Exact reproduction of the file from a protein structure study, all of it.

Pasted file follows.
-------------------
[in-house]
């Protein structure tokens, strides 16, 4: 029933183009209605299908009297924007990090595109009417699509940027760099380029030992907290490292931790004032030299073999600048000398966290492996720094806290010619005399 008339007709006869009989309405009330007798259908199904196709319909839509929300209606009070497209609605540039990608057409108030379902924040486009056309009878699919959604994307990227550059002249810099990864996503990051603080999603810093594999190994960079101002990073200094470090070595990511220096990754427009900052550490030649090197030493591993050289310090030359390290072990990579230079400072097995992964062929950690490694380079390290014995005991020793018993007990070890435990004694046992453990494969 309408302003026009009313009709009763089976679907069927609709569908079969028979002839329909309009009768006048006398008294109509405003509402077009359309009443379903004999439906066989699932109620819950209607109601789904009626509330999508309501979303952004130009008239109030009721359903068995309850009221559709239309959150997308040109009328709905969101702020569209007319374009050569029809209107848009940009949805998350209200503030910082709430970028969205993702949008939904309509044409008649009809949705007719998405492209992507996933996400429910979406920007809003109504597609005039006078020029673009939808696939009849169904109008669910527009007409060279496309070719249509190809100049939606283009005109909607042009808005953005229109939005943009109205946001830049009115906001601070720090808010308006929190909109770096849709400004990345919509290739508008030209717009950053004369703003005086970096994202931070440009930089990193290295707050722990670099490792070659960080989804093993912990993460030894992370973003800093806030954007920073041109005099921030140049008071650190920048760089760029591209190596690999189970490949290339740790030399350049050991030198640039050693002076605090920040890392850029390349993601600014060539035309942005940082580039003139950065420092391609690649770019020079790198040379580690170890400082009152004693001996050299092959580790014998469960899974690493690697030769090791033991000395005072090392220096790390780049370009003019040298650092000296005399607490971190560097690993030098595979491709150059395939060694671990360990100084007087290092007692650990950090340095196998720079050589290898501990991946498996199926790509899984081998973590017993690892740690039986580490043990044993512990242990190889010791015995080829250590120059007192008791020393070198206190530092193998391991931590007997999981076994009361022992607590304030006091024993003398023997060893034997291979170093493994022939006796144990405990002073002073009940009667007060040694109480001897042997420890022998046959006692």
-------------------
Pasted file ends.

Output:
[in-house]
């Protein structure tokens, strides 16, 4: 029933183009209605299908009297924007990090595109009417699509940027760099380029030992907290490292931790004032030299073999600048000398966290492996720094806290010619005399 008339007709006869009989309405009330007798259908199904196709319909839509929300209606009070497209609605540039990608057409108030379902924040486009056309009878699919959604994307990227550059002249810099990864996503990051603080999603810093594999190994960079101002990073200094470090070595990511220096990754427009900052550490030649090197030493591993050289310090030359390290072990990579230079400072097995992964062929950690490694380079390290014995005991020793018993007990070890435990004694046992453990494969 309408302003026009009313009709009763089976679907069927609709569908079969028979002839329909309009009768006048006398008294109509405003509402077009359309009443379903004999439906066989699932109620819950209607109601789904009626509330999508309501979303952004130009008239109030009721359903068995309850009221559709239309959150997308040109009328709905969101702020569209007319374009050569029809209107848009940009949805998350209200503030910082709430970028969205993702949008939904309509044409008649009809949705007719998405492209992507996933996400429910979406920007809003109504597609005039006078020029673009939808696939009849169904109008669910527009007409060279496309070719249509190809100049939606283009005109909607042009808005953005229109939005943009109205946001830049009115906001601070720090808010308006929190909109770096849709400004990345919509290739508008030209717009950053004369703003005086970096994202931070440009930089990193290295707050722990670099490792070659960080989804093993912990993460030894992370973003800093806030954007920073041109005099921030140049008071650190920048760089760029591209190596690999189970490949290339740790030399350049050991030198640039050693002076605090920040890392850029390349993601600014060539035309942005940082580039003139950065420092391609690649770019020079790198040379580690170890400082009152004693001996050299092959580790014998469960899974690493690697030769090791033991000395005072090392220096790390780049370009003019040298650092000296005399607490971190560097690993030098595979491709150059395939060694671990360990100084007087290092007692650990950090340095196998720079050589290898501990991946498996199926790509899984081998973590017993690892740690039986580490043990044993512990242990190889010791015995080829250590120059007192008791020393070198206190530092193998391991931590007997999981076994009361022992607590304030006091024993003398023997060893034997291979170093493994022939006796144990405990002073002073009940009667007060040694109480001897042997420890022998046959006692």